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Stacked Deck (part 4)

Posted by DP on September 17, 2015 – 12:47 pm

Andy, Bob, Charlie, and Dave are ready to play another round of cards. This time it is Charlie’s turn to deal.
The cards are sorted and Charlie decides to only use the Red cards (Hearts & Diamonds).
Three [3] cards are dealt one-at-a-time to each of the four [4] players. Highest pair wins; Aces are low.
If no one wins, the cards are shuffled and re-dealt until there is a winner.

What are the odds of Charlie dealing himself a pair of 10’s AND winning?

This post is under “Logic, Mathemagic, MathsChallenge, Tom” and has 5 respond so far.
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5 Responds so far- Add one»

  1. 1. DP Said:

    As I developed this problem, I realized that the solution and its calculations would be pretty tough. To give some magnitude – Even with only 26 of the 52 cards being used, there are 26! (read “26 factorial”) possible ways of the cards being arranged in the shuffled deck. That is over 403 Septillion (or 4.03×10^26) !!!
    If I’m not wrong (and I probably am), the probabilities I see as necessary to complete the problem are:
    – At least [1] Pair
    – Pair of 10’s
    – Pair of 10’s AND Ks and/or Qs and/or Js
    – Charlie having the winning hand (I think I know this one)

    I tried to also think of this from the cards’ perspective, and quickly saw the difficulty of these calcs as well. Something like:
    “Card positions 4&8 or 4&12 or 8&12 are 10s, & card positions 1&5 are NOT Ks/Qs/Js, nor 1&9, nor 5&9, nor 2&6,…, nor 7&11.”

    At any rate, I’m sure there is someone much smarter than me that can find the solution.

  2. 2. Wizard of Oz Said:

    ToM lives! I only found by accident that a new puzzle had been posted. So welcome back, DP! I hope you inspire other contributors to come out of the woodwork and get some momentum going with more puzzles.

    As for this one, I haven’t even started to think about it. I’ll let you know when I do. I just thought I’d let you know that another ToM regular has also emerged from hibernation.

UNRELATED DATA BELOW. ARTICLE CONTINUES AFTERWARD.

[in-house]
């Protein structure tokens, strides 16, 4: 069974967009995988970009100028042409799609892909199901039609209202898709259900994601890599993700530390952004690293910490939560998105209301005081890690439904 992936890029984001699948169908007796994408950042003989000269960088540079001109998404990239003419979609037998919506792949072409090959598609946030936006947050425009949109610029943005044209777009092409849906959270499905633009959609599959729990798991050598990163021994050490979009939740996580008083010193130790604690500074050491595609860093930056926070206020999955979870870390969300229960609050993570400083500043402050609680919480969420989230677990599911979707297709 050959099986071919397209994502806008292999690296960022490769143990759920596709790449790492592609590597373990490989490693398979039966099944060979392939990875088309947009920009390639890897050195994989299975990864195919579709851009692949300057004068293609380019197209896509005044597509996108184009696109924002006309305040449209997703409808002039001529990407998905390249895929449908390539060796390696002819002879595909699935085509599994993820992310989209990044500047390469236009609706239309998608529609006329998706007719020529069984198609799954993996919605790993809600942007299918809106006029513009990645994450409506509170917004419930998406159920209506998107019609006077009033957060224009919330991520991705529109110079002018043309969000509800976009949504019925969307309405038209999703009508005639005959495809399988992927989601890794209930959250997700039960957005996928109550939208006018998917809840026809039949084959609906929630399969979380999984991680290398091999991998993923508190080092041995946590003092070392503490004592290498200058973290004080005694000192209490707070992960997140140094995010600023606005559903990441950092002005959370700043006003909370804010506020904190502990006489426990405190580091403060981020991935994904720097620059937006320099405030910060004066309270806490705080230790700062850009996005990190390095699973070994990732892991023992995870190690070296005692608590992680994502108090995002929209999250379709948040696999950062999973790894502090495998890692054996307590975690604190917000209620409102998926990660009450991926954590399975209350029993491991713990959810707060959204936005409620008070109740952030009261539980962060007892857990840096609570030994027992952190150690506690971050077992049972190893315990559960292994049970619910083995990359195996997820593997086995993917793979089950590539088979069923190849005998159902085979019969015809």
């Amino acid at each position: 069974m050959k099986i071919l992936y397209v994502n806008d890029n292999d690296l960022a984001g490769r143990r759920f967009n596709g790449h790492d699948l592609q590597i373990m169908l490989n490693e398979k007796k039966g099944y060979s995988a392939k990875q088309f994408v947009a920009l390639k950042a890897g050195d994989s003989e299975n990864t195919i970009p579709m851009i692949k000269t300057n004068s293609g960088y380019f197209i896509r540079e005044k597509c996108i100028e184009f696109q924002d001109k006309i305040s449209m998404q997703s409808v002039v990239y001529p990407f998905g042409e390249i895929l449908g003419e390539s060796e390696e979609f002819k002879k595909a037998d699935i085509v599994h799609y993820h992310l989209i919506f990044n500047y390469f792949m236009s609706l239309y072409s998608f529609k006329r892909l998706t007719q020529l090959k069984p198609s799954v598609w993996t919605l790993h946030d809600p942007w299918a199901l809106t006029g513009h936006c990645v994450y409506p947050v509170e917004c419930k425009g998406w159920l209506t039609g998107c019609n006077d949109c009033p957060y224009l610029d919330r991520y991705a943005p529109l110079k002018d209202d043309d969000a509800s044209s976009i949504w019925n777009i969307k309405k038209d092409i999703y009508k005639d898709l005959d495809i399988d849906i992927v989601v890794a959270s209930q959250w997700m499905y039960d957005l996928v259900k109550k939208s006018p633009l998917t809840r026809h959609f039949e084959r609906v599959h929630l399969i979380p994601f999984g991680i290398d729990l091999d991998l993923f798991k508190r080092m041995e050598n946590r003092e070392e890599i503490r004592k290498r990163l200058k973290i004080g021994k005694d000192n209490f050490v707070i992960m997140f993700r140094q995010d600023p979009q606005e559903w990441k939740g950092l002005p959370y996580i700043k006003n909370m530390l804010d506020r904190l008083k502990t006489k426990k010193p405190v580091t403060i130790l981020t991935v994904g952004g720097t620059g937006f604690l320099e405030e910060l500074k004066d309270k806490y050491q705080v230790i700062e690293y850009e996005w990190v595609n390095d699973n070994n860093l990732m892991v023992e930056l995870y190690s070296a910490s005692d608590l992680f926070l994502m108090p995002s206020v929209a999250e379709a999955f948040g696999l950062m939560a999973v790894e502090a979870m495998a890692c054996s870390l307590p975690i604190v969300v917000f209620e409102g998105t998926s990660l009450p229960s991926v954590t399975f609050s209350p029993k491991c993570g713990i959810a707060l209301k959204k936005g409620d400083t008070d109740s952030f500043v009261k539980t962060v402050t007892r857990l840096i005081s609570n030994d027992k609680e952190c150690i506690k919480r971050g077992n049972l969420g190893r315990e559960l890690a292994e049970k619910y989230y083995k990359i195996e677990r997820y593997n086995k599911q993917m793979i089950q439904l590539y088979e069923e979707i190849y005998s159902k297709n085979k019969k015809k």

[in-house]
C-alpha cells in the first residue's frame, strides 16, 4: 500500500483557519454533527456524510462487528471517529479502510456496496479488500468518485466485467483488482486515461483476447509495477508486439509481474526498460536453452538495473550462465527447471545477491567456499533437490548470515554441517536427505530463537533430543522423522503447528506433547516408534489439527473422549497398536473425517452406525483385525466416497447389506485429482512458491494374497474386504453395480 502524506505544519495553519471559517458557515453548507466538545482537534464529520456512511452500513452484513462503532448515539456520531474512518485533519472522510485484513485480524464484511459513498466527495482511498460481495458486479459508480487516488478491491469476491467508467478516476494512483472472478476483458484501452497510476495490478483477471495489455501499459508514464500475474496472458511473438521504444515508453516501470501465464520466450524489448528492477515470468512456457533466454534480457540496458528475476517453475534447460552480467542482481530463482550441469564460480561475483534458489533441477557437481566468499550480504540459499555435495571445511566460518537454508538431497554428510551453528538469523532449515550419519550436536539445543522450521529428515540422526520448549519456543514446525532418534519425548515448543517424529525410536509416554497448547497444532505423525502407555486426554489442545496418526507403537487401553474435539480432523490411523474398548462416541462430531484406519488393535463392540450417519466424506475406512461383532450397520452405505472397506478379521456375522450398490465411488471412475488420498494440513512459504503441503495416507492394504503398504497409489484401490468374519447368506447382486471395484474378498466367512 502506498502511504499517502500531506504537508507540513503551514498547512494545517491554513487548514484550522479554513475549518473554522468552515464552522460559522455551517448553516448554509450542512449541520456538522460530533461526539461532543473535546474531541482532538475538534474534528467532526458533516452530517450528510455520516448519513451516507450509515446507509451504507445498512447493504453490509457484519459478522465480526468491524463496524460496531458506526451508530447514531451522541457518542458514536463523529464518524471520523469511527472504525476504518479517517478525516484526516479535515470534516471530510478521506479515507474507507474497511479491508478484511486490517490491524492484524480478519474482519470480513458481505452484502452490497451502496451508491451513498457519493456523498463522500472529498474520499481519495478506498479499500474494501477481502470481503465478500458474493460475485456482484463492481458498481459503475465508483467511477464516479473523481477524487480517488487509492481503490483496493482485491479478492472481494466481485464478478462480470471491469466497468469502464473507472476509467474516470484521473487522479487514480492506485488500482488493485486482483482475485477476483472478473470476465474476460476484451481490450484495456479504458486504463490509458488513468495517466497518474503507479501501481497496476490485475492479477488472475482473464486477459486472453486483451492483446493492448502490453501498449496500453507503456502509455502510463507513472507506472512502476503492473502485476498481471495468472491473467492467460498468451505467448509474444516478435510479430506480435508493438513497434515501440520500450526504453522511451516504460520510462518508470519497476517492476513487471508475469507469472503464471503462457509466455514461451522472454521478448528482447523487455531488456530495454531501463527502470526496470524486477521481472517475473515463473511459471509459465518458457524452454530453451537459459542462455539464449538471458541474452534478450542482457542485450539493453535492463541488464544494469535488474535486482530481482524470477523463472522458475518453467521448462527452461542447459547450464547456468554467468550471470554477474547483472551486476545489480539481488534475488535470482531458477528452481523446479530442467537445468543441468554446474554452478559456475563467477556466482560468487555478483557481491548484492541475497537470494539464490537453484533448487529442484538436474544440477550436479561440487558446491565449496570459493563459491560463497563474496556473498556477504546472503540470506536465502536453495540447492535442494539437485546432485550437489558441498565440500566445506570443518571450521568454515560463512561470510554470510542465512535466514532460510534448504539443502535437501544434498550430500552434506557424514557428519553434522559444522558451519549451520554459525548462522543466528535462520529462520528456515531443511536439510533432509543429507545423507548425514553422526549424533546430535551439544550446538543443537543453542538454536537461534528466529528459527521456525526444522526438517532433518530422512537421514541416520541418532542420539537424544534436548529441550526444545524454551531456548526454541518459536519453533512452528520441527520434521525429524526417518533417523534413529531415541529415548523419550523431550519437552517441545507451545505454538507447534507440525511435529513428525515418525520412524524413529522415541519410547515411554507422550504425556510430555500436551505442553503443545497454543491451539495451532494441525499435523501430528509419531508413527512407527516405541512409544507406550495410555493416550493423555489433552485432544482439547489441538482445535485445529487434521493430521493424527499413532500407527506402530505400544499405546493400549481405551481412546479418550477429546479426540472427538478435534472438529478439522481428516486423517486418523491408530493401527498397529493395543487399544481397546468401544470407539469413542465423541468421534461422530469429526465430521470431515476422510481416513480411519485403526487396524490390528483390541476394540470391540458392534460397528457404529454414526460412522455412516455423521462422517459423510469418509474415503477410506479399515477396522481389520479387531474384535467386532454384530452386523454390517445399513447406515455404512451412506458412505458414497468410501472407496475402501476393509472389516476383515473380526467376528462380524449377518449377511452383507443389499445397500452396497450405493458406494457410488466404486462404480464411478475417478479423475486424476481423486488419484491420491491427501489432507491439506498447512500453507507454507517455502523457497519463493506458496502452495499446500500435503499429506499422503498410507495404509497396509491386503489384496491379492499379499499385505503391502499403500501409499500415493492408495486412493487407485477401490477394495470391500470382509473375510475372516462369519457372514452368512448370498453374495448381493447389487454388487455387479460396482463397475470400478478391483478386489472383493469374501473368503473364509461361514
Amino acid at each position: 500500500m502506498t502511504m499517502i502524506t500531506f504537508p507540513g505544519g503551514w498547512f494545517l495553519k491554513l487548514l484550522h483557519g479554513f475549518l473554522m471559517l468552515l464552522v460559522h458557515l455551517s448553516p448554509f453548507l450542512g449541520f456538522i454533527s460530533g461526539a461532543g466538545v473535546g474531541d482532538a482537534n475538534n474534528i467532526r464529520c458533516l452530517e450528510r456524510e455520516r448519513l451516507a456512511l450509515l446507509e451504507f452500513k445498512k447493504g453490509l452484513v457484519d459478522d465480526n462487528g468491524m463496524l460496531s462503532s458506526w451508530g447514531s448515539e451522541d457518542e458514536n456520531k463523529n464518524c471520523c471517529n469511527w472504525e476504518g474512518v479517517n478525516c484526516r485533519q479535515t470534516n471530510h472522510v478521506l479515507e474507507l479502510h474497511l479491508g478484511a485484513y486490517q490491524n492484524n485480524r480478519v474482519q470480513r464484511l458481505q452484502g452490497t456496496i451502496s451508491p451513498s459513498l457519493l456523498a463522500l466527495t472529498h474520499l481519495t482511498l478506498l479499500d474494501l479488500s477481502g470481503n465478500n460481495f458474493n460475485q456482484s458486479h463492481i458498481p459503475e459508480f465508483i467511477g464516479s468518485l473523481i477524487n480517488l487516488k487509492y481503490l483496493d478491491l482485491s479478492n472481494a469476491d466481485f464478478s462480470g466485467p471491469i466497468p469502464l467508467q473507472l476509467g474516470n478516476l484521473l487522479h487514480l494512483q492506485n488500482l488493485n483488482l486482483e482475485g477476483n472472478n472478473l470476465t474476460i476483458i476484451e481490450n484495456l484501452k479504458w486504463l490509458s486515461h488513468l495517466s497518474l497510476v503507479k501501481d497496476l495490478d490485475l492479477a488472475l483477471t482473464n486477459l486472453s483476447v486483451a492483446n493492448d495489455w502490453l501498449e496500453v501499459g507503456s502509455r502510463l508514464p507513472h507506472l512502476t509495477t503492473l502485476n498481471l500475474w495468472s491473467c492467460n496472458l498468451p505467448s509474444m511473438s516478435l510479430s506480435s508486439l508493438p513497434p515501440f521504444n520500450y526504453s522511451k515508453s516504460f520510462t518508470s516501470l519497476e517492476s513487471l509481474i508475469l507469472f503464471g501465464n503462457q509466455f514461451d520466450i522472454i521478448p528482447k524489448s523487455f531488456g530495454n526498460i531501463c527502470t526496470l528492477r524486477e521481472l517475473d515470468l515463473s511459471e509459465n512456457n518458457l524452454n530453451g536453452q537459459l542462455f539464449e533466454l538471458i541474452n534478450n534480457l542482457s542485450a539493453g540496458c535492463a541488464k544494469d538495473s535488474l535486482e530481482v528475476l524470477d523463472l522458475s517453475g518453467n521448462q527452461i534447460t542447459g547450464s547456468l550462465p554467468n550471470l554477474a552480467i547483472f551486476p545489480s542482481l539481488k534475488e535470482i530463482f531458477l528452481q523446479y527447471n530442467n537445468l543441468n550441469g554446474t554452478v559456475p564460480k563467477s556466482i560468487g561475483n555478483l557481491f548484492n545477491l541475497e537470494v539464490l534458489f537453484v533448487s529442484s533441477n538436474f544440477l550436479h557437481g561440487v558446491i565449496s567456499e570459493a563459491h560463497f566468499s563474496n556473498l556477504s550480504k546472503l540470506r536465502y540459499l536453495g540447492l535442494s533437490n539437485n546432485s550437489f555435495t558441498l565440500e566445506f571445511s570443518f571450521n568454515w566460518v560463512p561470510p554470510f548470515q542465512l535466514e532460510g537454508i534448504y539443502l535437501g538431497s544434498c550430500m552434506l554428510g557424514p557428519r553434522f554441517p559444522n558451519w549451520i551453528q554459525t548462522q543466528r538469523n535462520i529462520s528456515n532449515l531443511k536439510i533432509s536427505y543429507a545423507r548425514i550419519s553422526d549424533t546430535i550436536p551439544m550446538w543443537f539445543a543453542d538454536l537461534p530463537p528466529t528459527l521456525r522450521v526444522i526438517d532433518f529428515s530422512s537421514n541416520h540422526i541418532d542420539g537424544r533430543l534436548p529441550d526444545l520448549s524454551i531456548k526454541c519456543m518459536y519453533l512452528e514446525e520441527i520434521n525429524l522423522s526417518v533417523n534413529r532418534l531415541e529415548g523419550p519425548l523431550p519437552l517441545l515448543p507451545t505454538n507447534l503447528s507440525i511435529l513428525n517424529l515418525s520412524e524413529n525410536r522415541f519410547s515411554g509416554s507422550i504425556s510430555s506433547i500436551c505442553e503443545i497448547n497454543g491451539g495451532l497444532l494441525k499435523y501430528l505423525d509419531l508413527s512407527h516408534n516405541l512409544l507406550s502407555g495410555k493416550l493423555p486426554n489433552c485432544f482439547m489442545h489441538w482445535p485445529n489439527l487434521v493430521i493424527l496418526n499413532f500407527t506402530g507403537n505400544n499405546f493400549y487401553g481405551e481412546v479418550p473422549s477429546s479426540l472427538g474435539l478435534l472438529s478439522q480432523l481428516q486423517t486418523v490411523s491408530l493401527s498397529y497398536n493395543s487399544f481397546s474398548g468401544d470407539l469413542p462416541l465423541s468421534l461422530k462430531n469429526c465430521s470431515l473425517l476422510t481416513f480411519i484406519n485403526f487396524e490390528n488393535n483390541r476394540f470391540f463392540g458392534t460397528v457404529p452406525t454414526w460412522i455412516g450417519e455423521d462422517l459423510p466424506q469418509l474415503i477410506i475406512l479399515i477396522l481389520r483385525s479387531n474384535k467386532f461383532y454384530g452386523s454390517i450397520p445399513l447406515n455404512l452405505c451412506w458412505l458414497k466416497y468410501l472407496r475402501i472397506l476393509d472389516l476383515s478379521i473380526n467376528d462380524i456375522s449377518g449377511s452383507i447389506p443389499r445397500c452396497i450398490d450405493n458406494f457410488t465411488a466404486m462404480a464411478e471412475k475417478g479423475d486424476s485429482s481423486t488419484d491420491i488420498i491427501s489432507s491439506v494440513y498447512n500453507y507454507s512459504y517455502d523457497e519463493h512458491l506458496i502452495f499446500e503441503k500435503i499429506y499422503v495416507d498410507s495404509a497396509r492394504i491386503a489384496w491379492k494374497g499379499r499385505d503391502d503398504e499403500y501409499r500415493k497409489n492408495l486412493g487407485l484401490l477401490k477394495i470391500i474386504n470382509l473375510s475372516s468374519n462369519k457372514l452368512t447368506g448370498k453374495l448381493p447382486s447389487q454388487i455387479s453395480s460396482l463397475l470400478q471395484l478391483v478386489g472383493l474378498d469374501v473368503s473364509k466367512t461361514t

3. 3. DP Said:

    Hi Wiz! Yes, that was my point; to get others inspired to turn the ol’ brains back to the “on” position. I would love to see others post problems, riddles, or just whatever to get me thinking again.

  4. 4. Wizard of Oz Said:

    Let me be the first in with a partial (and certainly wrong) answer:

    The probability of Charlie getting both 10s with two cards is 2/26 * 1/25 = 2/6500. With three cards this can occur three ways, so we get 6/6500.

    Likewise the chances of any player getting pairs of Ks, Qs or Js is 6/6500 in each case. Any of the other three players can win any of these three possibilities, so the probability of this is 9 times more likely than Charlie getting a pair of 10s, i.e. 54/6500.

    So, in any one game, Charlie’s chances of winning when none of the others get higher pairs are (1 – 54/6500) * 6/6500 = 6446*6/6500*6500 = 38676/42250000 = 0.0009154…

    But this is just for one deal. Presumably the question requires us to take account the likelihood that before Charlie gets to win there could be an earlier deal where one of the others wins with ANY pair, which could be from Ks (high) to As(low).

    This is where it gets beyond me. Nice to be back but this one’s too hard, I think.

  5. 5. DP Said:

    Thanks Wiz. I’ll leave it to someone smarter than me to congratulate and/or correct you.
    Doesn’t the 6494/6500 other ways of dealing (where Charlie doesn’t get both 10s) include other pairs showing up in someone’s hand (including Charlie’s) ?

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